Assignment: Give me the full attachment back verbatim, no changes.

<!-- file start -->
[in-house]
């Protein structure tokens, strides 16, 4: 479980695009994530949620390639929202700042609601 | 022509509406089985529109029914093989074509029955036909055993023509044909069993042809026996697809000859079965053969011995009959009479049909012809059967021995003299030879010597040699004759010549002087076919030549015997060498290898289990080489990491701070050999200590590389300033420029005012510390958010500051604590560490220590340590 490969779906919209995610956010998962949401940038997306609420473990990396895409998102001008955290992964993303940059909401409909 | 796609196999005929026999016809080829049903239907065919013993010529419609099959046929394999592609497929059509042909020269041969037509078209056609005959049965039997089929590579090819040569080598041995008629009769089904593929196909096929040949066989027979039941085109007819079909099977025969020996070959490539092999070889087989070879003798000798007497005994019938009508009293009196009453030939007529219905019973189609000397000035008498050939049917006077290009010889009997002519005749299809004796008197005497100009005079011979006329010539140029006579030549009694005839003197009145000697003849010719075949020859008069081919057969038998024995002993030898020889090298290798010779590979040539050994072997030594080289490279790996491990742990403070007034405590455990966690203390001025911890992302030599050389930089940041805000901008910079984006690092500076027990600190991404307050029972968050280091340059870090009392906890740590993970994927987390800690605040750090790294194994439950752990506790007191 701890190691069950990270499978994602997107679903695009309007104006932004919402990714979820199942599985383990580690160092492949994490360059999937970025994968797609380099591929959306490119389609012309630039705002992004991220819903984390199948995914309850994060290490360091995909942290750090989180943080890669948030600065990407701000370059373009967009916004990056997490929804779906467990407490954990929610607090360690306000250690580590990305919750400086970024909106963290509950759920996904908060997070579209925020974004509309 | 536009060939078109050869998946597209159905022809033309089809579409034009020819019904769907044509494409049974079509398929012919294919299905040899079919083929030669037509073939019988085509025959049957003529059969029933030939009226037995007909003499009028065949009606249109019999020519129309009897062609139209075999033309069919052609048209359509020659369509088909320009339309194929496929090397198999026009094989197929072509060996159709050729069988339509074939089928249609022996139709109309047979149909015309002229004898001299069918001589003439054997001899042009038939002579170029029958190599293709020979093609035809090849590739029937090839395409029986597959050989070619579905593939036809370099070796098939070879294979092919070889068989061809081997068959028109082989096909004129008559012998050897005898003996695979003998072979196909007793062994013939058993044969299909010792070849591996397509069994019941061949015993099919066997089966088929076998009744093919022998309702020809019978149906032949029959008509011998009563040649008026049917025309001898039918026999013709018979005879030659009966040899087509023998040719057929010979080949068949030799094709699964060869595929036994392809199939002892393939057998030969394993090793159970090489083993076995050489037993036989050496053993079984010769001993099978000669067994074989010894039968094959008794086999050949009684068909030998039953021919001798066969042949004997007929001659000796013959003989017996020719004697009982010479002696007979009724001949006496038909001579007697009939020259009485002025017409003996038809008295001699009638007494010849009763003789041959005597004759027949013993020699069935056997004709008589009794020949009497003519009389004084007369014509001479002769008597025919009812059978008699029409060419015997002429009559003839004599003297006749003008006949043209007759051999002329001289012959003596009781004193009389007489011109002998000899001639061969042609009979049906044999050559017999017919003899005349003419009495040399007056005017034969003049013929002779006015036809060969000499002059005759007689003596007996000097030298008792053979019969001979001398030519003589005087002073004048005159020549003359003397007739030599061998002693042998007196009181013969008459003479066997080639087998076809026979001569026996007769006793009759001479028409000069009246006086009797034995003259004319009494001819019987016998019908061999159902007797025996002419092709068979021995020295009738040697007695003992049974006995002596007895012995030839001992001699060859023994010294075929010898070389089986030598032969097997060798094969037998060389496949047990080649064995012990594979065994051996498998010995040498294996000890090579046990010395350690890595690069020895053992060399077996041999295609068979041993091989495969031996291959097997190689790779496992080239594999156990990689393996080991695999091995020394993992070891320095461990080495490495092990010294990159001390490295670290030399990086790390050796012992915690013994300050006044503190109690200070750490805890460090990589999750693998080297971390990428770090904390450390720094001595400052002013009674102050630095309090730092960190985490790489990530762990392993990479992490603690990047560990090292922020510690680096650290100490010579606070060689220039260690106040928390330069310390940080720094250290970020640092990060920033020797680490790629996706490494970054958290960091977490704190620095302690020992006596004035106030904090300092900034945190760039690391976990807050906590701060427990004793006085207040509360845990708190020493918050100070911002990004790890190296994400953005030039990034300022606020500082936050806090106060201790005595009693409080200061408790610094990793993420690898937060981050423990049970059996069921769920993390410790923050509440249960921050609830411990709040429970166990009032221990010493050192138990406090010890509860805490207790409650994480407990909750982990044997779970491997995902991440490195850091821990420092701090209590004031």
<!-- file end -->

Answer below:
[in-house]
């Protein structure tokens, strides 16, 4: 479980695009994530949620390639929202700042609601 | 022509509406089985529109029914093989074509029955036909055993023509044909069993042809026996697809000859079965053969011995009959009479049909012809059967021995003299030879010597040699004759010549002087076919030549015997060498290898289990080489990491701070050999200590590389300033420029005012510390958010500051604590560490220590340590 490969779906919209995610956010998962949401940038997306609420473990990396895409998102001008955290992964993303940059909401409909 | 796609196999005929026999016809080829049903239907065919013993010529419609099959046929394999592609497929059509042909020269041969037509078209056609005959049965039997089929590579090819040569080598041995008629009769089904593929196909096929040949066989027979039941085109007819079909099977025969020996070959490539092999070889087989070879003798000798007497005994019938009508009293009196009453030939007529219905019973189609000397000035008498050939049917006077290009010889009997002519005749299809004796008197005497100009005079011979006329010539140029006579030549009694005839003197009145000697003849010719075949020859008069081919057969038998024995002993030898020889090298290798010779590979040539050994072997030594080289490279790996491990742990403070007034405590455990966690203390001025911890992302030599050389930089940041805000901008910079984006690092500076027990600190991404307050029972968050280091340059870090009392906890740590993970994927987390800690605040750090790294194994439950752990506790007191 701890190691069950990270499978994602997107679903695009309007104006932004919402990714979820199942599985383990580690160092492949994490360059999937970025994968797609380099591929959306490119389609012309630039705002992004991220819903984390199948995914309850994060290490360091995909942290750090989180943080890669948030600065990407701000370059373009967009916004990056997490929804779906467990407490954990929610607090360690306000250690580590990305919750400086970024909106963290509950759920996904908060997070579209925020974004509309 | 536009060939078109050869998946597209159905022809033309089809579409034009020819019904769907044509494409049974079509398929012919294919299905040899079919083929030669037509073939019988085509025959049957003529059969029933030939009226037995007909003499009028065949009606249109019999020519129309009897062609139209075999033309069919052609048209359509020659369509088909320009339309194929496929090397198999026009094989197929072509060996159709050729069988339509074939089928249609022996139709109309047979149909015309002229004898001299069918001589003439054997001899042009038939002579170029029958190599293709020979093609035809090849590739029937090839395409029986597959050989070619579905593939036809370099070796098939070879294979092919070889068989061809081997068959028109082989096909004129008559012998050897005898003996695979003998072979196909007793062994013939058993044969299909010792070849591996397509069994019941061949015993099919066997089966088929076998009744093919022998309702020809019978149906032949029959008509011998009563040649008026049917025309001898039918026999013709018979005879030659009966040899087509023998040719057929010979080949068949030799094709699964060869595929036994392809199939002892393939057998030969394993090793159970090489083993076995050489037993036989050496053993079984010769001993099978000669067994074989010894039968094959008794086999050949009684068909030998039953021919001798066969042949004997007929001659000796013959003989017996020719004697009982010479002696007979009724001949006496038909001579007697009939020259009485002025017409003996038809008295001699009638007494010849009763003789041959005597004759027949013993020699069935056997004709008589009794020949009497003519009389004084007369014509001479002769008597025919009812059978008699029409060419015997002429009559003839004599003297006749003008006949043209007759051999002329001289012959003596009781004193009389007489011109002998000899001639061969042609009979049906044999050559017999017919003899005349003419009495040399007056005017034969003049013929002779006015036809060969000499002059005759007689003596007996000097030298008792053979019969001979001398030519003589005087002073004048005159020549003359003397007739030599061998002693042998007196009181013969008459003479066997080639087998076809026979001569026996007769006793009759001479028409000069009246006086009797034995003259004319009494001819019987016998019908061999159902007797025996002419092709068979021995020295009738040697007695003992049974006995002596007895012995030839001992001699060859023994010294075929010898070389089986030598032969097997060798094969037998060389496949047990080649064995012990594979065994051996498998010995040498294996000890090579046990010395350690890595690069020895053992060399077996041999295609068979041993091989495969031996291959097997190689790779496992080239594999156990990689393996080991695999091995020394993992070891320095461990080495490495092990010294990159001390490295670290030399990086790390050796012992915690013994300050006044503190109690200070750490805890460090990589999750693998080297971390990428770090904390450390720094001595400052002013009674102050630095309090730092960190985490790489990530762990392993990479992490603690990047560990090292922020510690680096650290100490010579606070060689220039260690106040928390330069310390940080720094250290970020640092990060920033020797680490790629996706490494970054958290960091977490704190620095302690020992006596004035106030904090300092900034945190760039690391976990807050906590701060427990004793006085207040509360845990708190020493918050100070911002990004790890190296994400953005030039990034300022606020500082936050806090106060201790005595009693409080200061408790610094990793993420690898937060981050423990049970059996069921769920993390410790923050509440249960921050609830411990709040429970166990009032221990010493050192138990406090010890509860805490207790409650994480407990909750982990044997779970491997995902991440490195850091821990420092701090209590004031």